I’m just going to have to watch the MWIS weather forecast every day (and Scottishhills) to see what’s what I think. But I’d been planning walking every day for a week and doing up to 10 Munros in the week with some 3 hill days – there’s no way I could do that in any kind of snow as it just slows you down so much! Next week was my rota’d week off but looks like it’s going to get wasted 😦

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6 04 2012
fedupofuserids

Looks an interesting round Carol, a world apart from the well worn path up Ben Vorlich! Another fine detailed report.

I might well follow your route when I get round to this, I certainly fancy picking off Beinn Each at the same time 🙂

Do you think the river would cause problems after rain ? My map shows a footbridge above the reservoir althougth that still leaves Allt Breac-nic to cross !

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8 04 2012
mountaincoward

The Allt Break-neck would be much easier to cross as it is less than half the width of the other and much shallower (although a bit faster running). I saw there was that bridge marked and peered down from the ridge on the way back to see if I could see it but didn’t see anything. That’s not to say it wasn’t there as my eyesight is pretty cr*p nowadays and I was fairly unlikely to see it from up there. I think that would have to be a forum question. If you’re not on any forums nowadays who might know, do you want me to put a question out on Scottish Hills?

It was a pretty great round though and I’d certainly do it again. I’d also like to do that route up Stuc a’ Chroin in snow (but not the Beinn Each bit).
Carol.

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9 04 2012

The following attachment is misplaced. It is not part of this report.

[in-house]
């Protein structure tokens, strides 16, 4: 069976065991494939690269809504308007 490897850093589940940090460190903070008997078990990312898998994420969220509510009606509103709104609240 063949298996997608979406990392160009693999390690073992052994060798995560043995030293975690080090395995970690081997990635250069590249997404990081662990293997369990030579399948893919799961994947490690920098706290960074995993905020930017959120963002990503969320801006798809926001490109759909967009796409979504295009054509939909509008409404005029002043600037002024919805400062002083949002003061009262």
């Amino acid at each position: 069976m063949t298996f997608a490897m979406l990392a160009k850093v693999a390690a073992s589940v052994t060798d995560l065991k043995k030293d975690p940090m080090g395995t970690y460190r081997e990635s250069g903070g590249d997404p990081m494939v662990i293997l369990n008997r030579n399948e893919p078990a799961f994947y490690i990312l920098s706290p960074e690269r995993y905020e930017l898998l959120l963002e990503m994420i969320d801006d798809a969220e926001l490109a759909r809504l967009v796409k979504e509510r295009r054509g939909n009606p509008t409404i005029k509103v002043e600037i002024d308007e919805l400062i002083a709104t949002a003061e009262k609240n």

fedupofuserids

If my map reading skills (or lack of :D) are right the bridge should be on the far right of photo 9 ‘Looking back to reservoir from gill’ but it isn’t !

fedup left the forum that shall not be mentioned about a month or so after you where unfairly removed IMO. The Outside Scotland bit wasn’t the same.

As my Scottish walking trips are limited maybe a while before I get to these 😦

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9 04 2012
mountaincoward

I’m not sure you’d see the bridge on this resolution of photo – I scan them at low resolution anyway and then they are further compressed (and so degraded) for the blog. Why not put out a question on Scottishhills? Someone will know about the bridge… When I replied earlier, I’d somehow forgotten you were on there – despite replying to your Back O’ Skidda post sometime around then! LOL

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5 04 2012
Paul Shorrock

A good day out, Carol – I’ve done nothing at all in this part of Scotland.

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21 04 2016
mountaincoward

Hi Paul – yeah, it was a great start to my Munroing year! 🙂